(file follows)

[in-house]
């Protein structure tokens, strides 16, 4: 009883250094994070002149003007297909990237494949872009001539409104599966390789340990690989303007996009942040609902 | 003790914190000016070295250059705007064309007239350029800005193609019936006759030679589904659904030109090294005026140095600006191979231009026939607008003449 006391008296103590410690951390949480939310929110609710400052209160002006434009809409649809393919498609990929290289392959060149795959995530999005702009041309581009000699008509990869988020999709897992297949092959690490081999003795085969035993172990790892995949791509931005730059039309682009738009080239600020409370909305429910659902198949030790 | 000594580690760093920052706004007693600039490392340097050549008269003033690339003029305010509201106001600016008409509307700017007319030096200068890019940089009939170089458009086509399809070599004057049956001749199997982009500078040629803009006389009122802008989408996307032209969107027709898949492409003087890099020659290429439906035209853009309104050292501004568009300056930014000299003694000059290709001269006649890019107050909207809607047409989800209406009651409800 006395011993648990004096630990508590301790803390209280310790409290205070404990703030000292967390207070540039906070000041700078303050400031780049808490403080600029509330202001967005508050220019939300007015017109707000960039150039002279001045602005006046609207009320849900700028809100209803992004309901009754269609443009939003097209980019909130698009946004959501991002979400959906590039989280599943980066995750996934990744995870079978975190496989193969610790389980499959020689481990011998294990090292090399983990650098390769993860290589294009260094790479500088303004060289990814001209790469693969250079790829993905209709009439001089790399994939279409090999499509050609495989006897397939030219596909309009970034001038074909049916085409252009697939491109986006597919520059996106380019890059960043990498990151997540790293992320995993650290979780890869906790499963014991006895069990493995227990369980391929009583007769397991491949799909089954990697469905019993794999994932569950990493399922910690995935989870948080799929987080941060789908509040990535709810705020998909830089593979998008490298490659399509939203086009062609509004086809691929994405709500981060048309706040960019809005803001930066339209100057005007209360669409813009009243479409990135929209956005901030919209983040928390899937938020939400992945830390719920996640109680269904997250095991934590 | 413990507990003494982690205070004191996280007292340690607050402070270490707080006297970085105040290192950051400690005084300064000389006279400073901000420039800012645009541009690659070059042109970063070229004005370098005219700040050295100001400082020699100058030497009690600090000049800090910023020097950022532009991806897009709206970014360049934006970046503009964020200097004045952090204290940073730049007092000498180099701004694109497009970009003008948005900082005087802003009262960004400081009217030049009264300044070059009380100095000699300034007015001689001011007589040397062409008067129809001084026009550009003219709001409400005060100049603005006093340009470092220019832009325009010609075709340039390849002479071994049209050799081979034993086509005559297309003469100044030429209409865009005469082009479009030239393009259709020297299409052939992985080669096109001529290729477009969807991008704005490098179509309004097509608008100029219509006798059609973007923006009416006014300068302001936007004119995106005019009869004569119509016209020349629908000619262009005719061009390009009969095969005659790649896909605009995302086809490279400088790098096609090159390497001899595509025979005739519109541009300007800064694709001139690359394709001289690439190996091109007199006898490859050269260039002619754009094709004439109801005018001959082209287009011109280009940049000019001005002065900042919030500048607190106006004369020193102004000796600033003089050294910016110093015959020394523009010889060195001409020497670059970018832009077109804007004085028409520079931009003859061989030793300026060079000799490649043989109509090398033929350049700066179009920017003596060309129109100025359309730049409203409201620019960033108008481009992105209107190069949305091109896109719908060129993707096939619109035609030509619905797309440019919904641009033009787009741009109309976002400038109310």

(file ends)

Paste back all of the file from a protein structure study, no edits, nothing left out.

[in-house]
């Protein structure tokens, strides 16, 4: 009883250094994070002149003007297909990237494949872009001539409104599966390789340990690989303007996009942040609902 | 003790914190000016070295250059705007064309007239350029800005193609019936006759030679589904659904030109090294005026140095600006191979231009026939607008003449 006391008296103590410690951390949480939310929110609710400052209160002006434009809409649809393919498609990929290289392959060149795959995530999005702009041309581009000699008509990869988020999709897992297949092959690490081999003795085969035993172990790892995949791509931005730059039309682009738009080239600020409370909305429910659902198949030790 | 000594580690760093920052706004007693600039490392340097050549008269003033690339003029305010509201106001600016008409509307700017007319030096200068890019940089009939170089458009086509399809070599004057049956001749199997982009500078040629803009006389009122802008989408996307032209969107027709898949492409003087890099020659290429439906035209853009309104050292501004568009300056930014000299003694000059290709001269006649890019107050909207809607047409989800209406009651409800 006395011993648990004096630990508590301790803390209280310790409290205070404990703030000292967390207070540039906070000041700078303050400031780049808490403080600029509330202001967005508050220019939300007015017109707000960039150039002279001045602005006046609207009320849900700028809100209803992004309901009754269609443009939003097209980019909130698009946004959501991002979400959906590039989280599943980066995750996934990744995870079978975190496989193969610790389980499959020689481990011998294990090292090399983990650098390769993860290589294009260094790479500088303004060289990814001209790469693969250079790829993905209709009439001089790399994939279409090999499509050609495989006897397939030219596909309009970034001038074909049916085409252009697939491109986006597919520059996106380019890059960043990498990151997540790293992320995993650290979780890869906790499963014991006895069990493995227990369980391929009583007769397991491949799909089954990697469905019993794999994932569950990493399922910690995935989870948080799929987080941060789908509040990535709810705020998909830089593979998008490298490659399509939203086009062609509004086809691929994405709500981060048309706040960019809005803001930066339209100057005007209360669409813009009243479409990135929209956005901030919209983040928390899937938020939400992945830390719920996640109680269904997250095991934590 | 413990507990003494982690205070004191996280007292340690607050402070270490707080006297970085105040290192950051400690005084300064000389006279400073901000420039800012645009541009690659070059042109970063070229004005370098005219700040050295100001400082020699100058030497009690600090000049800090910023020097950022532009991806897009709206970014360049934006970046503009964020200097004045952090204290940073730049007092000498180099701004694109497009970009003008948005900082005087802003009262960004400081009217030049009264300044070059009380100095000699300034007015001689001011007589040397062409008067129809001084026009550009003219709001409400005060100049603005006093340009470092220019832009325009010609075709340039390849002479071994049209050799081979034993086509005559297309003469100044030429209409865009005469082009479009030239393009259709020297299409052939992985080669096109001529290729477009969807991008704005490098179509309004097509608008100029219509006798059609973007923006009416006014300068302001936007004119995106005019009869004569119509016209020349629908000619262009005719061009390009009969095969005659790649896909605009995302086809490279400088790098096609090159390497001899595509025979005739519109541009300007800064694709001139690359394709001289690439190996091109007199006898490859050269260039002619754009094709004439109801005018001959082209287009011109280009940049000019001005002065900042919030500048607190106006004369020193102004000796600033003089050294910016110093015959020394523009010889060195001409020497670059970018832009077109804007004085028409520079931009003859061989030793300026060079000799490649043989109509090398033929350049700066179009920017003596060309129109100025359309730049409203409201620019960033108008481009992105209107190069949305091109896109719908060129993707096939619109035609030509619905797309440019919904641009033009787009741009109309976002400038109310």